BackgroundInterview Date:March 2019
Gender Identity: Female
Sexual Orientation: Heterosexual
Graduation Year: 2020
High School Experience: Public charter school in Cambridge, MA with a graduating class of about 86 students. There was a culture of going to college, but it was more so the cheaper in-state schools.
First Generation College Student: No
Major: Economics with a Business concentration
Extracurricular Activities: Management Leaders for Tomorrow (MLT), Morehouse Business Association, Spelman Economics, I’m on the board for the Spelman Pre-Alumnae Council, and I recently was on the United Negro College Fund, Spelman College Class Council, and the National Pre-Alumnae Council.
Did any of your extracurricular activities have a particularly big impact on your experience?
All of the leadership roles have helped me figure out myself, challenge myself, and have more insight on what I want to do after college. MLT has been really helpful. It’s a program that helps you connect with companies, get internships, and do professional and personal development. That’s a national organization that I learned about through Spelman.
Can you describe the weekly coursework for your major?
It fluctuates. With my major, you can choose the kind of coursework you want. I tend to move away from classes that are essay heavy because I don’t like essays. I have more problem sets and sometimes there are analytical interpretation assignments. Most of the coursework is also self-driven. Our professors will give assignments to do but it isn’t mandatory and you don’t have to turn it in. The grades are mostly based on exams and quizzes and it’s up to you to learn the material and know it to do well in classes.
Is there anything you feel your major’s department does especially well or poorly?
They’re getting to a point now where they’re making sure that the work we’re doing is realistic and relatable to the job field. In my Econometrics class, I learned a lot because the examples we were using were related to Beyoncé, music, and statistics. It was relatable and interesting.
How would you describe the learning environment? Do you think it’s particularly competitive or collaborative?
It depends on the class, but, overall, Spelman is definitely more collaborative. Everybody wants to see everybody be successful but I think some classes are more collaborative than others. For some of my classes, we’ll sit in a group and do the assignments together and study together, but for others, it’s more individual. I’ve never gotten a competitive vibe from any of my classes where the culture is that people want to beat others out to be the best.
How accessible are your professors?
Most of my professors are accessible. I use email a lot to communicate with them but I know that some people prefer to go to office hours to meet face to face. That’s harder, especially for upperclassmen, because our schedules usually don’t mesh with the professors. Especially throughout the Economics department, all of my professors use email and have been helpful.
What has been your favorite class in your major?
I’m taking a data analytics course now and we’re learning Python a little bit and it’s less of a lecture-based class and more of a discussion-based class.
Why did you choose your major? Are you happy with your choice so far?
Spelman is a liberal arts school and I am interested in business and finance so I thought the coursework for the Economics major lined up best with the foundation I needed to start a career in finance.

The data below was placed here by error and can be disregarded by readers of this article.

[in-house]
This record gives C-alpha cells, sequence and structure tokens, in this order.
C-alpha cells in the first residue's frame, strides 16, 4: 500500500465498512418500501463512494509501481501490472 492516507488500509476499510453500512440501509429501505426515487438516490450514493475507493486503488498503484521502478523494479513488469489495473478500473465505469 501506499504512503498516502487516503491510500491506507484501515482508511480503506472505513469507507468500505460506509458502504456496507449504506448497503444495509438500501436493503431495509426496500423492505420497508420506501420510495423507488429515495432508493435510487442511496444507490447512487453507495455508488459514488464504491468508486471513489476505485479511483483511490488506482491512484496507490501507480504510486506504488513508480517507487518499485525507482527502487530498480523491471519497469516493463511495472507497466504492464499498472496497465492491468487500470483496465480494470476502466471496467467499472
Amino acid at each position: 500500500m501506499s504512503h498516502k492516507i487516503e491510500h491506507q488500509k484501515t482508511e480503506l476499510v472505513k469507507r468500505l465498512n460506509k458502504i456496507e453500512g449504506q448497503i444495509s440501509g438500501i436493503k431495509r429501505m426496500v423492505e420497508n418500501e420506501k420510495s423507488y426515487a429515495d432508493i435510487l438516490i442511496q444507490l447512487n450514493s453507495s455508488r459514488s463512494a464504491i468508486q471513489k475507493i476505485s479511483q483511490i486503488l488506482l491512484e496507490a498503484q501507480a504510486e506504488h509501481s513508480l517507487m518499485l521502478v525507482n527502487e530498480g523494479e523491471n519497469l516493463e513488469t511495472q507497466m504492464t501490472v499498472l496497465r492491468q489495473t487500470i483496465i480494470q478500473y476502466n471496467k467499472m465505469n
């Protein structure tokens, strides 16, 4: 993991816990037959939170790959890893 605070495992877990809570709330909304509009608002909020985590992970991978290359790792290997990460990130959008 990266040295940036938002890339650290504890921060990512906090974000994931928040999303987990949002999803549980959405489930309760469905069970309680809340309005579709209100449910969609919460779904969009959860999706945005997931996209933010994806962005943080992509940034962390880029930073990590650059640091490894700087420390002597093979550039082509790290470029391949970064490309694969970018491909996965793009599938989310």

How has going to an HBCU influenced your academic experience?
I definitely think going to an HBCU has allowed me to be my best self and develop into my best self. The culture of support from your peers and professors is great. Also, Spelman is somewhat competitive in that everyone wants to do great things, so I think that pushes you. I’ve always felt that I have to work to do something great. I like that I’m getting top-tier academic knowledge and I’m also learning about myself and what it means to be a Black woman in the world. I like learning that early on instead of figuring it out as I go.
On and Around Campus
Where have you lived on campus?
Freshman: Howard-Harreld Hall with three roommates.
Sophomore: Morehouse-James Hall with one roommate.
Junior: Off-campus apartment with one roommate.
What has been your favorite living situation?
Off-campus, of course. It’s so much more spacious and I have my own bedroom and bathroom.
How was transitioning from Cambridge, MA to Atlanta, GA?
I have family in Atlanta so I always knew that I wanted to go to Atlanta, so I think I was prepared in that aspect. It was nice to not have snow here. Winter does get cold here and I didn’t know that it actually gets cold in Atlanta.
Can you describe the level of safety you’ve experienced on and around campus?
Spelman is very safe, nothing happens within the gates. All the colleges are connected and sometimes I’d hear about something happening at Clark Atlanta but I’ve still never felt unsafe on Spelman’s campus. I’ve never felt like I couldn’t walk around. I also grew up in a big city so I knew that you don’t walk around with your purse open and stuff like that. Some people think the neighborhood is threatening but it’s just about being knowledgeable and vigilant.
Pros and cons of being located in the Atlanta University Center in Atlanta, GA?
1) There’s always something going on. We’ve had so many movie screenings and celebrities coming to campus. There’s always something great happening in the AUC.
2) The support. You have thousands of people around you with Morehouse, Clark, and Spelman who are all trying to be successful.
1) Sometimes people don’t get out of the AUC. You sometimes forget that you’re in Atlanta and you have to remember to take advantage of everything that’s going on in the city.
2) The AUC is small. It can feel like high school in that if you know somebody the chances are that they know you or know somebody else who knows you.
What kind of nightlife or weekend activities do you participate in?